Pearl of Persia
Tue 22 Jan 2013 19:02
If a year ago anyone had told me that I would be sailing the Caribbean sea
to get to the San Blas islands I would have laughed. My sea legs and
seamanship have come a long way since we bought the boat and planned this
amazing trip. Andrew has been the best instructor I could have had.
Patient, and understanding. Cartagena was a wonderful stop, but sadly all
too short. Our guests Malcolm and Sarah Gerald had joined us in Antigua for
a couple of weeks and had a deadline to get to Panama so we left Cartagena
after only two days and set sail towards the San Blas.
To make the most of our stay in Cartegina we planned to leave at dusk, which
meant that we would have two nights and a day of sailing. There is
something a little eerie about leaving a port in the dark, as you cant see
the state of the ocean when you enter it. All is calm when you are motoring
out of the channel, but just as you get into open waters, the rolling starts
and waves hit the boat. In daylight you can adjust your balance as you
watch the waves come crashing towards the boat, but not when its dark.
Both nights were similar to our last entry. Another cycle in the washing
machine. It's amazing how exhausting it is when you have to hold on for
dear life every step you take. It's a little like being in the gym 24 hours
a day. Even when you lie down, you have to hang on, otherwise you roll off
or get thrown off the bed.
We approached the San Blas islands in the early morning light. No markers
to guide you through the shallow areas and big reefs. It's all done
visually, by having people on the deck to help the skipper wind his way
through the waters. The sun behind you and a good pair of sunglasses helps
you define the shallow from the deep.
These islands are home to the Kuna Indians who have preserved their culture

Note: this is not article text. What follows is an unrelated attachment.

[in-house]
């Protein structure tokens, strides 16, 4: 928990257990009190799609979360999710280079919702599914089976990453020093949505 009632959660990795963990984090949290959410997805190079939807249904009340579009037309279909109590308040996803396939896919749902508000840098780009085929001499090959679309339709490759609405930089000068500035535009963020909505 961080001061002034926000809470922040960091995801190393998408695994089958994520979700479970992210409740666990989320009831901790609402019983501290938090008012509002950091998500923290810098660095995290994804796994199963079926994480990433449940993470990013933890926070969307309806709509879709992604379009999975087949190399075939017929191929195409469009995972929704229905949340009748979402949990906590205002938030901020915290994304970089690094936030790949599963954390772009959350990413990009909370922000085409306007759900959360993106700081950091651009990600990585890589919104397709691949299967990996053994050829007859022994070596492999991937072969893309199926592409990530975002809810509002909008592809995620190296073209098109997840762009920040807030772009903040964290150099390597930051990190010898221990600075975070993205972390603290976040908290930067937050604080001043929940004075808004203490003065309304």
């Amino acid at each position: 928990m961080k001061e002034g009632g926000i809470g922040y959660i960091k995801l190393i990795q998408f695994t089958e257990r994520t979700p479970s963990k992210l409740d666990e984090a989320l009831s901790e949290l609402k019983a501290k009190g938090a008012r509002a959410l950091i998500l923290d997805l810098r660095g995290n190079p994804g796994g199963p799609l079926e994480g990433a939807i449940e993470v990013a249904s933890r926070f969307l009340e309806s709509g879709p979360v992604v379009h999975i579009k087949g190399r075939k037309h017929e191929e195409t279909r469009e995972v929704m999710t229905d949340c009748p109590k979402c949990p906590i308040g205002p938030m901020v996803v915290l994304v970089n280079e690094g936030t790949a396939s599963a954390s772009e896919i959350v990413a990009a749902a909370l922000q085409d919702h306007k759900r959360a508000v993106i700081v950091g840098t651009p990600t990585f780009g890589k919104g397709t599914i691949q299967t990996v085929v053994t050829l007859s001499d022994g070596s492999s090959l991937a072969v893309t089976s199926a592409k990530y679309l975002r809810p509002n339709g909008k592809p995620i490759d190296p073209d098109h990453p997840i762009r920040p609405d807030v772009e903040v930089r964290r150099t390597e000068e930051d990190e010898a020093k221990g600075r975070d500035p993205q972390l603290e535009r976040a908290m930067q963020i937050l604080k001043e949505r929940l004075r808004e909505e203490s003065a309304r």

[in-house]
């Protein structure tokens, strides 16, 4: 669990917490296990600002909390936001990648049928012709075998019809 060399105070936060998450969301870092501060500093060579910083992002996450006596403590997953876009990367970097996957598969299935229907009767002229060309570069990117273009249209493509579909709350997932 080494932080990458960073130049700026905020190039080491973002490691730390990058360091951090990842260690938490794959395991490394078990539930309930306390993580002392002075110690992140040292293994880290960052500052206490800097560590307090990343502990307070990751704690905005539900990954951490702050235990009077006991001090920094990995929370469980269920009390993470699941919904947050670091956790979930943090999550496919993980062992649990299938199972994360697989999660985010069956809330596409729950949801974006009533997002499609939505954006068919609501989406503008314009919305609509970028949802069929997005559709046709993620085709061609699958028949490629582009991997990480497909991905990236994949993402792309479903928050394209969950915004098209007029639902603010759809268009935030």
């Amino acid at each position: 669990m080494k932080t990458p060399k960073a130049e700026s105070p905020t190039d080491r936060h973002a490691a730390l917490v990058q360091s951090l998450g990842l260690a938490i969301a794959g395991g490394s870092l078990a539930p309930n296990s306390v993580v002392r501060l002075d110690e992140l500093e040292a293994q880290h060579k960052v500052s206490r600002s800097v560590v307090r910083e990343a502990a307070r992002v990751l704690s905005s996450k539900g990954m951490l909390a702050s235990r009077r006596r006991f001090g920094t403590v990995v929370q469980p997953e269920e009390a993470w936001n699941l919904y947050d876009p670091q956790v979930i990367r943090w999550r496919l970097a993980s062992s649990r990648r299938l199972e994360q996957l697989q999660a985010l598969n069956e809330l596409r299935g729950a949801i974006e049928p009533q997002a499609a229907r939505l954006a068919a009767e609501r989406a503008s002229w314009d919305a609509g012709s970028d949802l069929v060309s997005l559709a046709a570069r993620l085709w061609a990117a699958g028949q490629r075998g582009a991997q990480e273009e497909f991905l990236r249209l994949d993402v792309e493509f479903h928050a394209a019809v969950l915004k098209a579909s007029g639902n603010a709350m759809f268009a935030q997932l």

and traditions better than any other tribe in the Americas. Only one or two
of the islands have a basic land strip to allow small air craft to land.
These were built by the Americans during the second world war. Looking
around, you can appreciate that these are some of the most untouched
stretches of virgin rainforest and a cruising ground unlike any other in
its incredible beauty. The Kuna people still live a simple and basic sort
of life. The land is not divided into individual properties and fences are
absent. They have shunned any form of industrial development which is why
the landscape still looks much the same as when the Spanish first arrived
At present we are anchored off a tiny island the size of a couple of
football fields. Two families live in palm huts, one each end. The women
still wear traditional dress, they still use log canoes, whole trees, felled
on the mainland, and hollowed out. From time to time, one paddles out to see
if we want to buy fish or lobster. They are non inquisitive, don't mind us
walking on the beach and smile and say 'hola' when we meet. One of the great
things about a boat is that it is possible to get to places far too remote
for the land traveller. Most islands are completely isolated with no access
at all from the outside.
Our first stop was the tiny island of Porvenir where we had to clear customs
and immigration and take our two guests off the crew list so that they could
leave. The office was a shack with nothing in it apart from a table and a
chair. The very friendly immigration officer who stamped all passports told
us that he had to charge us an extra $20 overtime as it was the weekend.
This little island has an airstrip on it, taking the full length of the
island, but there is currently a dispute between the Kuna and the official
Panamanian government, so no flights were landing or taking off. Our
friends had to make their way to the main land, by a small boat and then a 4
wheel drive along dirt trails to get them to the road and then the main
airport in Panama. (we hope they made it as we haven't heard anything from
Our plans for the next two weeks are to cruise most of these islands where
we drop anchor and enjoy the magnificent views. We spend the day attending
to any chores on the boat, then just reading, swimming, and generally doing
nothing. We are aware of your cold and frosty state back in the
UK.....however not much we can do about that.